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Training Volume, Recovery, and Overtraining

The goal of this post will be to give you a good understanding about why and how a body makes changes in response to exercise ( Training Volume, Recovery, and Overtraining). This will help you understand why training volume and recovery are more important than putting max effort in the gym. The goal is to explain how a lot of people are overtraining. And overtraining is one of the major reasons why people do not see the results they want.




We will focus on building muscle to keep things simple. Your body does not care about how you look, it only cares about survival. The bodies goal is to keep you up and running. It wants to keep you alive for as long as possible. When you put some stress factors that damage the body, it makes changes to resist the stress.

For example, lets look at how you get calluses on your hands. When you workout or do some hard manual labor, the skin on your hand gets damaged a little. In order to withstand that next time, the skin starts to come back a little thicker and harder. As you continue to put more stress on the hands, the calluses get harder. Now understand that you cannot speed up the process too much by increasing the stress. If you try to rough up your hands faster and rip the skin to the point where it bleeds, now the skin doesn’t grow back for a week or so. So this is an example of how you cannot increase adaptation by increasing the stress.


Now lets look at working out the same way. When you workout, you put stress on your muscles, joints, ligaments and connective tissue. You cause micro tears in the muscle fibers. The body responds by making the muscles, connective tissue etc. stronger. But you can push too hard and damage them to the point that they take a long time to recover. There is nothing wrong with that except that most people do that, and do not decrease their training frequency. This is when overtraining takes place.

There are multiple ways to know that you are overtraining. If you have hit a plateau for a few months and do not see progress no matter how hard or frequently you train, chances are you are overtraining. If your energy levels are low to the point where you cannot do much after a workout besides lay on the couch, then you are probably overtraining. Sometimes being irritable is a sign on being too intense in your workouts. So There is nothing wrong with working out very hard, but keep in mind that you will have to rest longer. You cannot give 100% 5 days a week.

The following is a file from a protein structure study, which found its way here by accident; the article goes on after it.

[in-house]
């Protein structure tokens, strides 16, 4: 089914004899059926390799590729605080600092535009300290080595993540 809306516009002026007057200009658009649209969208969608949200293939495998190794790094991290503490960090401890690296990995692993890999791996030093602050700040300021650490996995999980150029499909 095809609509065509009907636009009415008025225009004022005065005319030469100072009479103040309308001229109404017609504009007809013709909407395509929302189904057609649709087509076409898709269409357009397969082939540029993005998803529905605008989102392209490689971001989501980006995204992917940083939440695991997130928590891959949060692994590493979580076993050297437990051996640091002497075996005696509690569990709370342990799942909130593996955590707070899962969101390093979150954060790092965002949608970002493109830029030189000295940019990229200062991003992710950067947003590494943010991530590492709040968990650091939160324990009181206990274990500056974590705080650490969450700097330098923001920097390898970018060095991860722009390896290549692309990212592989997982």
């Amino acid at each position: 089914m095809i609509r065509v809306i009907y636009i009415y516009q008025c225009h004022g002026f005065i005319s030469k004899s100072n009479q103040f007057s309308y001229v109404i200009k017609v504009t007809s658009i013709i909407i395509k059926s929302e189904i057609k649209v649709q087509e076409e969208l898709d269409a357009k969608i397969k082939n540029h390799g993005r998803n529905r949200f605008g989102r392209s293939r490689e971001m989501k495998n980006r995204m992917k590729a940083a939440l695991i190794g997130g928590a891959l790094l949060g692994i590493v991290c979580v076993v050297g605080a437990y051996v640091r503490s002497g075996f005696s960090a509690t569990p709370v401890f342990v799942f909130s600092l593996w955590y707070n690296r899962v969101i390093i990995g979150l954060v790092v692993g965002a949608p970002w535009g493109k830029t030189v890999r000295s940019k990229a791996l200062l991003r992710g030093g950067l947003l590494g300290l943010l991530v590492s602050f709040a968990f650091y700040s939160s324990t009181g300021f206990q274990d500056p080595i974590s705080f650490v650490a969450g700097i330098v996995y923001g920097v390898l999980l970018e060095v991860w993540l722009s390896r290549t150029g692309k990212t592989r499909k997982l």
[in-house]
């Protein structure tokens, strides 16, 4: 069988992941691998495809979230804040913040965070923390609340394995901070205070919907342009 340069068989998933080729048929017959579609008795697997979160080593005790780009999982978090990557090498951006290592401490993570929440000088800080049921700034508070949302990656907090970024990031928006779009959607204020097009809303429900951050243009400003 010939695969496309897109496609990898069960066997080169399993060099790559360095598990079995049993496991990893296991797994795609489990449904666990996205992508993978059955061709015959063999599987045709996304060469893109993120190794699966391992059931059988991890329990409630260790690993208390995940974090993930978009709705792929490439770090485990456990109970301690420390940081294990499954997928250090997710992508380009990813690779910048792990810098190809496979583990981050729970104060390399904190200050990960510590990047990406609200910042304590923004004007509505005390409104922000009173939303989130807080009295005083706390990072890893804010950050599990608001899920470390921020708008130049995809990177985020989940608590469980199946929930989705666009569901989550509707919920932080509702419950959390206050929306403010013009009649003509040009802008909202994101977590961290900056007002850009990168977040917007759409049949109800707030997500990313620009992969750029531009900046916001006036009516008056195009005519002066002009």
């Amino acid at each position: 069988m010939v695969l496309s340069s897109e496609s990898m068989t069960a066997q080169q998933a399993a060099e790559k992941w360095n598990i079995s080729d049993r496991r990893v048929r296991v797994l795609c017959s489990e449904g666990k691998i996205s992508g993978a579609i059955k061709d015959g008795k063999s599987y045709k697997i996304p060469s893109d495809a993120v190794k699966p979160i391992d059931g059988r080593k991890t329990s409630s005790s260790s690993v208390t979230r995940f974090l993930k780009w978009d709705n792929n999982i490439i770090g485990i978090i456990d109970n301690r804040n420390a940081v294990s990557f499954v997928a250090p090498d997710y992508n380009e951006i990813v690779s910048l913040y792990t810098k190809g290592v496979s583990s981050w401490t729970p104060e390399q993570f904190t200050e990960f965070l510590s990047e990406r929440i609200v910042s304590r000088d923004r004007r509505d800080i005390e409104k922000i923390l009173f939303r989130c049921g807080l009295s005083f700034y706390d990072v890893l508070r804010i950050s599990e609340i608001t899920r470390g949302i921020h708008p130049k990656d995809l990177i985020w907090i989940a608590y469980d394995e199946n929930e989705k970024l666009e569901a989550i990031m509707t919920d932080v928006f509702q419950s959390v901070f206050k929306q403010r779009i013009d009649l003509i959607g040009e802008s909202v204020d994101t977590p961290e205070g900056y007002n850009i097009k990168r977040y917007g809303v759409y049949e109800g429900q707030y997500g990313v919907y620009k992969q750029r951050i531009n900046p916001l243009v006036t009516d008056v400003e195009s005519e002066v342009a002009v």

The harder you train, the more you need to eat, sleep and rest. Overtraining is usually the result of under-resting.

These are some of my tips that will help you avoid overtraining:

  1. Do not go to absolute failure during workouts.
  2. Avoid doing 1/2/3/5RMs everyday/week.
  3. Workout to the point where you feel energized, not defeated.
  4. Focus on multiple muscle groups during a workout rather than just destroying a single muscle group.

Remember, your body builds muscle as a response to adapting to the stress, not because it wants to look good. Keep the body happy and feeling good. Have a good mind-muscle connection. Lee Haney (8 time Mr Olympia) said, “Stimulate, do not annihilate the muscle”.

So how should you apply this to your training? If you are hitting a plateau or just starting a fitness program for the first time, remember that less is more. If you have 2 or more years of training and are working out as hard as you can 5-6 days a week, 1.5-2 hours, try going down to 4-5 days, 45-60 minute workouts. Or, if you stick to 5-6 days, cut down the intensity of the workouts (do not go to complete failure), this will allow your body to recover faster and you will be able to actually benefit from working out more. For beginners, give your body the least amount of stress to get the most amount of results. If you go too hard and too often in the beginning, your body will get used to it and stop responding pretty early in your fitness journey.

Remember, mind-muscle connection always beats heavy weight. Workout like an artist, so you can look like a work of art.

-Mo “Grandmasta Gains” Ghori

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